beginning where I had to get through about a dozen downed trees. The last half
mile was ,
made easier by the fire where the brush had not yet had
time to grow sufficiently to become troublesome. The views were so-so, peering
through snags surrounding .
I was back just about an
hour after I'd left. Jackie had the engine and AC running to keep cool - it was
getting pretty warm outside and there had been no shade under which to park the
Another hour's driving back towards Lake Almanor, all on dirt roads, got us
of this P1K. This time there was shade to . I
went alone to the highpoint, about 1/6mi to .
Less than ten minute's
effort over easy terrain got me to
where I found a John Vitz from 2012. All the
were accidental finds - until I
showed up. No good views from the summit, though there are some pleasant views
of Lake Almanor on the drive to reach it.
5.5mi SE of Peak 6,112ft and 45min more driving found us at
Hill. Jackie had taken over the driving duties which she found quite enjoyable.
While she was turning the Jeep around, I wandered through the flatish
(poor views here too) until I found another
from the same
date in 2012.
Jackie gave up driving duties and was not long in losing herself in a deep nap.
It took almost two hours to drive from Rush Hill to Kettle BM, about 18mi to
the west. We had to drop all the way back down to SR89, then more forest road
driving to climb back up to Kettle BM. The last few miles were rough which
woke Jackie from her slumber. She was pretty nervous for the last several
hundred yards where the road becomes steep and rocky with a few hairpin turns.
I managed to get the Jeep to
the summit, leaving us only a short
walk. This was probably the most impressive summit of the day, another P2K,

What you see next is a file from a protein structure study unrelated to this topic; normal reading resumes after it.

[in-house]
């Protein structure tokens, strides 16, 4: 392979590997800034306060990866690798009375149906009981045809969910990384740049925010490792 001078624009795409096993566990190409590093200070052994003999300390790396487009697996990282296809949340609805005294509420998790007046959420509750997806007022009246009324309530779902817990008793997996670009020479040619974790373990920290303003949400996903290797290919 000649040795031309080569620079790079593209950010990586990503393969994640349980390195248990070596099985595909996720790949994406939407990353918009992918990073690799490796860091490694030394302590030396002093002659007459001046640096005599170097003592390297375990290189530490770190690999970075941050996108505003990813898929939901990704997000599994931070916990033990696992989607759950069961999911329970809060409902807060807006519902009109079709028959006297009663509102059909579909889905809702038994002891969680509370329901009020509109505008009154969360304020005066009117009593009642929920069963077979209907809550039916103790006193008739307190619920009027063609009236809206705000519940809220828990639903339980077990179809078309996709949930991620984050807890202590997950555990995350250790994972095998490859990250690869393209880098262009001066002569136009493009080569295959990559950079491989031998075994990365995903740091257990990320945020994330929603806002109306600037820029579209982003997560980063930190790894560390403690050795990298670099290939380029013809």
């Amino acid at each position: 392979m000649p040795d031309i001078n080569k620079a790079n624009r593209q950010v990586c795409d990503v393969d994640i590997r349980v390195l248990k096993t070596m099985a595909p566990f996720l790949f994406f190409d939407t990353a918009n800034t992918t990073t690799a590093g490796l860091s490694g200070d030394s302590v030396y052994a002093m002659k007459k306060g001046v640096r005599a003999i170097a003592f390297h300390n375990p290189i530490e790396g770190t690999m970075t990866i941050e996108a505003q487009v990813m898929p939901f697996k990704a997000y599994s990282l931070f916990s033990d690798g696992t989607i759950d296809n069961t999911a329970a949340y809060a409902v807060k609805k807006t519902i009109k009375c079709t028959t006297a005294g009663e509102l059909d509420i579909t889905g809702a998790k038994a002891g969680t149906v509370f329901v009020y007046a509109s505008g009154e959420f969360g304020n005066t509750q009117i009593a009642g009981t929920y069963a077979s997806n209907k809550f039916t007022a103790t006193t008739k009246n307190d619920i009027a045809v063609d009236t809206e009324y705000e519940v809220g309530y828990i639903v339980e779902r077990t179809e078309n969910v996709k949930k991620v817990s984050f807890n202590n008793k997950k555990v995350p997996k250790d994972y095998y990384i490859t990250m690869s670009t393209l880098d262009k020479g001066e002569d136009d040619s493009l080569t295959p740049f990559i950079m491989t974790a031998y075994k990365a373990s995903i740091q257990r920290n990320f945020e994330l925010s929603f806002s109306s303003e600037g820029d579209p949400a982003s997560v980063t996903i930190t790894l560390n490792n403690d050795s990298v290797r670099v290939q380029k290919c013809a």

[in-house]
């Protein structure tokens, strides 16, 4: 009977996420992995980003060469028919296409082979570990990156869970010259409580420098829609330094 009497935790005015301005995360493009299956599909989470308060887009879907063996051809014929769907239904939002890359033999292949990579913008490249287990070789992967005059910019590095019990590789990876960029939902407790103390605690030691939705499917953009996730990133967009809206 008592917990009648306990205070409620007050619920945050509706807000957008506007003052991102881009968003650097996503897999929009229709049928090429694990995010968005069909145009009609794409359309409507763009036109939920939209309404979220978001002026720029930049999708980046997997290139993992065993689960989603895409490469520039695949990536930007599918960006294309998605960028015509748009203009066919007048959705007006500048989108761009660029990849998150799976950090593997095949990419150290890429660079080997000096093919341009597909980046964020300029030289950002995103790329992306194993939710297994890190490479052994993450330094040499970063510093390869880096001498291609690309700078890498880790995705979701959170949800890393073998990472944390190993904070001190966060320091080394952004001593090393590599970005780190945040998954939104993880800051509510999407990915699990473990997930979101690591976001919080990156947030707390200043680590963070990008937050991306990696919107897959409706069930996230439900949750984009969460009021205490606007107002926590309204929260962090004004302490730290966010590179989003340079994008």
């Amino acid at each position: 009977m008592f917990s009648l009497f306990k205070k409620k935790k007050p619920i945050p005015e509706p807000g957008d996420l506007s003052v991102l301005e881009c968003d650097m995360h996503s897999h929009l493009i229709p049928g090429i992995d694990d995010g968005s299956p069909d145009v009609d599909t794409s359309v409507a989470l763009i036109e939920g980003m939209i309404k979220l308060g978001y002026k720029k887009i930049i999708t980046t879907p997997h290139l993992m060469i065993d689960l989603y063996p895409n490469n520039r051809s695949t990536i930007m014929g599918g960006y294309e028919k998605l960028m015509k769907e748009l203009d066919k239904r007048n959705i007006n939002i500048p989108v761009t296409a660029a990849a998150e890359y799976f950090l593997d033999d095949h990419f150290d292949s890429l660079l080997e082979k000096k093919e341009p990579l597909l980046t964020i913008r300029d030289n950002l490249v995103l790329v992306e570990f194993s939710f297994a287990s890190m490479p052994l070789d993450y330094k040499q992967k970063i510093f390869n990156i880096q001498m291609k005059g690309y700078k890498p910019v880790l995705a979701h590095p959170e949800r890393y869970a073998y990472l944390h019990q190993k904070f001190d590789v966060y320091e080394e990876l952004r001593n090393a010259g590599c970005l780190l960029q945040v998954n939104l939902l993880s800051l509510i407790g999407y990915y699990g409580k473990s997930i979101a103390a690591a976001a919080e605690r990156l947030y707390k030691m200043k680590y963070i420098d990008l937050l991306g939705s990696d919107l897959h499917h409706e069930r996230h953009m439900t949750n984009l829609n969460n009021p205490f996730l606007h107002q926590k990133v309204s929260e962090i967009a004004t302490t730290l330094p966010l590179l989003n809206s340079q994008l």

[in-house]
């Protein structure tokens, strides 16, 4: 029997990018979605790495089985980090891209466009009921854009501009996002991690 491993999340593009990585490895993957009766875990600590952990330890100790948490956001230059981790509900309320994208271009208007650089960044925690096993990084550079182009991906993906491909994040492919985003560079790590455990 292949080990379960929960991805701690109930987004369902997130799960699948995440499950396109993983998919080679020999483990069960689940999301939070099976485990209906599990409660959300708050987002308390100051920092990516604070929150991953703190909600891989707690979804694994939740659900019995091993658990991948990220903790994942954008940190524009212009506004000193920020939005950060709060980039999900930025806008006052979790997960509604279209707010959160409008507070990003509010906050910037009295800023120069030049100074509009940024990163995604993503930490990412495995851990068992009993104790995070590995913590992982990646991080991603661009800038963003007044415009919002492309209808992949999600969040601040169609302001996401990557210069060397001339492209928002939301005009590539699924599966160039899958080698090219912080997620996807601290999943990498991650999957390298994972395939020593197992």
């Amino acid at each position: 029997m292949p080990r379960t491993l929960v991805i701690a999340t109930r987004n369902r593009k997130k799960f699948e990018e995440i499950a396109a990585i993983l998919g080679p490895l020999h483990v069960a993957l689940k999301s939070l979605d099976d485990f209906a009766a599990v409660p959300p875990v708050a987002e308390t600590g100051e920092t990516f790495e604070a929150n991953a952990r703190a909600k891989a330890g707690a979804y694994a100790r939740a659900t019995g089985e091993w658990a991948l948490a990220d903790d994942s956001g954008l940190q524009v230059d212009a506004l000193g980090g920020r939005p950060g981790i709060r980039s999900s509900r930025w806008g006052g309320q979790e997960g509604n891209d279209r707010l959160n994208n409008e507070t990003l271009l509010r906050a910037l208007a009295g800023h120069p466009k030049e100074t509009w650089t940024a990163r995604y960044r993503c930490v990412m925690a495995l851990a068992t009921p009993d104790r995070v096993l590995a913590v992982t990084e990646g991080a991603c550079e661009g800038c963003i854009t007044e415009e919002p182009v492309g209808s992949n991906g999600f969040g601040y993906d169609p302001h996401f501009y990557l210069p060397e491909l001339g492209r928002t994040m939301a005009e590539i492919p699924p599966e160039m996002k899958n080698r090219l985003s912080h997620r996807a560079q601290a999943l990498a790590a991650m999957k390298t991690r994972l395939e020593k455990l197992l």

with even than Keddie Peak. There is a small
at the highpoint which Jackie couldn't resist . Good fun.
Though only 3.5mi SE of Kettle BM, it took us nearly an hour of driving to get
as close to the summit as we could manage, about 3/4mi on the southwest side.
The last several miles of road were quite overgrown, causing some stress.
Jackie had taken over driving, but wasn't too happy with Dad's criticism (Dad
would have called it "instruction" but that's a quibble). She gave
me the wheel back as it became clear the road was not improving and I drove it
the last mile to where it dead-ended. Jackie was not interested in following
me up this one, so I struck off solo, ,
climbing 600ft in about
20min at a pretty fast pace to reach the summit. Up until the last minute it
appeared the top would be buried in forest, but
proved to be
the highpoint offering
above the surrounding forest. I beat a
quick retreat to keep Jackie from having to wait any longer than necessary,
getting back a bit after 7p.
It would take us more than an hour to get back to our rustic lodge in
Greenville, by which time the town had rolled up the sidewalks. We ended up
scrounging for food from the bin I had brought from home, an odd mix of vienna
sausage, ramen, fruitecups, cookies and the like. It would do after a long